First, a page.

Apple’s iOS 14 has taken some heat for copying Android features. The most obvious example being the new customizable widgets (iOS had widgets before, but it was limited to the left-most screen of the main menu). Another big change is the introduction of the App Library, a decluttered app screen that’s suspiciously similar to Android’s app drawer. There are other changes, too, such as a discreet view for Siri that won’t take over your whole display, and a new picture-in-picture mode. And yes, these are features that we’ve seen on Android as well. But for me, the real star of iOS 14 is not quite so obvious (It’s so low-key that Apple didn’t mention it at its WWDC keynote). It’s the fact that, at long last, iOS now lets you pick your own default email and browser apps. This one feature, more than any other, is what I feel is a key factor in preventing me from switching to Android. That’s because, as an iOS user, it is not Android that I find attractive -- it’s Google. Even though I’ve used several Android handsets over the years, I’ve always stuck with an iPhone. For one thing, I’m so invested in the ecosystem at this point (I’ve purchased many apps, several of which are iOS-only) that switching to another platform would be too painful.  But the main reason that I still have an iPhone, despite the many advantages of Android, is simply force of habit. Its interface, design language and keyboard feel so much like second nature that I can’t get used to anything else. This is a huge reason why Android’s widgets and home screens simply don’t appeal to me: I just never saw the need for them. Even now, after I’ve installed iOS 14, I haven’t bothered adding a widget or cleaning up my home screen, because I just like it the way it is. I suspect many other iOS users feel the same.  Chesnot via Getty Images For me, the main benefit that Android has over iOS has never been its design or its interface or anything like that. The main advantages with Android, in my view, are the features. Specifically, its compatibility with Google’s apps and services. That’s because, as much as I like iOS, Google is the world in which I live. I use Gmail, Google Calendar, Google Maps, Google Photos and Chrome literally every day. I find Google services easier and more pleasant to use, and I like that it all syncs together. The fact that Android comes with Gmail, Chrome and all the usual Google services by default, working seamlessly with a single sign-on, is great. That hasn’t been the case with iOS, and one can certainly understand why. Apple obviously wants you to use its own apps and services over the competition. Sure, third-party apps like Gmail and Chrome have been around for a few years now but there were always certain restrictions. The biggest hassle is that tapping on an email link in an app or in Safari would often kick me over the default Apple Mail app rather than Gmail (If you tapped on an email link in the Chrome app, it does let you go to Gmail however). Now, thanks to iOS 14, this is no longer a problem.  Of course, it’s likely that Apple isn't allowing this in iOS 14 out of the goodness of its heart. Instead, it could be a tactical move. The company is already facing serious antitrust scrutiny as well as accusations that it holds an App Store monopoly, partially due to the 30 percent commission it charges developers (This is the basis of Epic’s recent legal battle with Apple). Perhaps, by ceding ground on default iOS apps, Apple could be heading off concerns that it holds a monopoly over that at the very least. It is not unlike when Microsoft was forced to unbundle Internet Explorer from Windows in 2009 due to European regulations.  Be that as it may, this could be a sign of greater things to come. It’s given me a glimmer of hope that other Google apps, like Calendar and Maps for example, could be given the default treatment too. Of course, there are many things that Android still does better than iOS, such as managing notifications, app permission handling, Live Transcribe, the ability to sideload apps not from an App Store, and more. But if all I get is greater access to Google’s apps and services while still keeping the phone I like, I’d be happy. In this article: Gmail, ios, iOS 14, Android, widgets, news, gear All products recommended by Engadget are selected by our editorial team, independent of our parent company. Some of our stories include affiliate links. If you buy something through one of these links, we may earn an affiliate commission. Comments 382 Shares Share Tweet Share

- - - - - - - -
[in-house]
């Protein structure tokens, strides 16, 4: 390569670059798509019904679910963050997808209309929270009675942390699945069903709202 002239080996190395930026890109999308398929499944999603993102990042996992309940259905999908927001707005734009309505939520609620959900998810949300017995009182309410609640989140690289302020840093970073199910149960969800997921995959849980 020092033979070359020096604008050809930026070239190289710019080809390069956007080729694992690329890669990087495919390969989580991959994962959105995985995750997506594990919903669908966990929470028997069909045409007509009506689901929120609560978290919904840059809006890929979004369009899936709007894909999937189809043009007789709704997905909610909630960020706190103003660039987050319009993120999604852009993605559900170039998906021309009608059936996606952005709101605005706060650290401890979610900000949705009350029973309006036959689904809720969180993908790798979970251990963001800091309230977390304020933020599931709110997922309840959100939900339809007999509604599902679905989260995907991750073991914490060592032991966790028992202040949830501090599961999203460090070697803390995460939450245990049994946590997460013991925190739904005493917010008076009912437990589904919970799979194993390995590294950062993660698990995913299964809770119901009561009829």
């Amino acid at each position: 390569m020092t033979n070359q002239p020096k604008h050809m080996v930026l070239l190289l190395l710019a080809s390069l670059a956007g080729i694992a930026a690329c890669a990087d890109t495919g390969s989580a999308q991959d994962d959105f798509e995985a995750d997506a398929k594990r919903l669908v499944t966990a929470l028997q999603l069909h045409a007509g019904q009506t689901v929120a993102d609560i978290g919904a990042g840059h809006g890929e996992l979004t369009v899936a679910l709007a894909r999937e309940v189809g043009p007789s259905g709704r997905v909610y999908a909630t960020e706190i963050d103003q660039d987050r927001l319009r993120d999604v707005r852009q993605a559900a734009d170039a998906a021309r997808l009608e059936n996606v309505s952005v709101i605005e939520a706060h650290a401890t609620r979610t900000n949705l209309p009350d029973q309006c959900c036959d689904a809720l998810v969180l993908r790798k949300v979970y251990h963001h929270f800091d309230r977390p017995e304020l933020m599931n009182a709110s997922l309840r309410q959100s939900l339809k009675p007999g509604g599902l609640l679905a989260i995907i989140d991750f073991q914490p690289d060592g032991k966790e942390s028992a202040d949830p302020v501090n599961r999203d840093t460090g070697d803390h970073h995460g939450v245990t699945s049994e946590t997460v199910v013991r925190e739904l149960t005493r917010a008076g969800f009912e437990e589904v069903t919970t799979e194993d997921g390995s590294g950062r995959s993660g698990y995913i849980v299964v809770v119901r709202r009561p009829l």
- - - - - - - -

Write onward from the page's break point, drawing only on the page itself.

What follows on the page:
iOS 14 update fixes a bug that reset your browser and mail defaults

    Sponsored Links Apple One of the notable changes in iOS 14 is that it finally allowed users to set new default apps for their web browser and email. Chrome, Firefox, Gmail and others are already taking advantage of the setting, but after the update rolled out last week, many iPhone and iPad owners noticed their devices would go back to the original settings after a restart. This afternoon Apple pushed out iOS 14.0.1 and iPadOS 14.0.1, which addresses that issue. If you haven’t received it already then you should be able to nab the download by manually checking for an update, which 9to5Mac shows is around 171MB to download. Other tweaks in the update address camera previews, problems connecting to WiFi, and a problem that could block images from the widget for Apple News. tvOS and watchOS have also received small bug fixes, so go ahead and update everything Apple just to be sure you’re covered. With iOS 14, you can now set #gmail as your default email on iPhone or iPad → https://t.co/iODOD2y2ot pic.twitter.com/a0RGjQsDtI — Gmail (@gmail) September 21, 2020 In this article: default apps, iOS 14, iPhone, iPadOS, iPadOS 14, settings, iOS 14.0.1, bug, news, gear All products recommended by Engadget are selected by our editorial team, independent of our parent company. Some of our stories include affiliate links. If you buy something through one of these links, we may earn an affiliate commission. Comments 115 Shares Share Tweet Share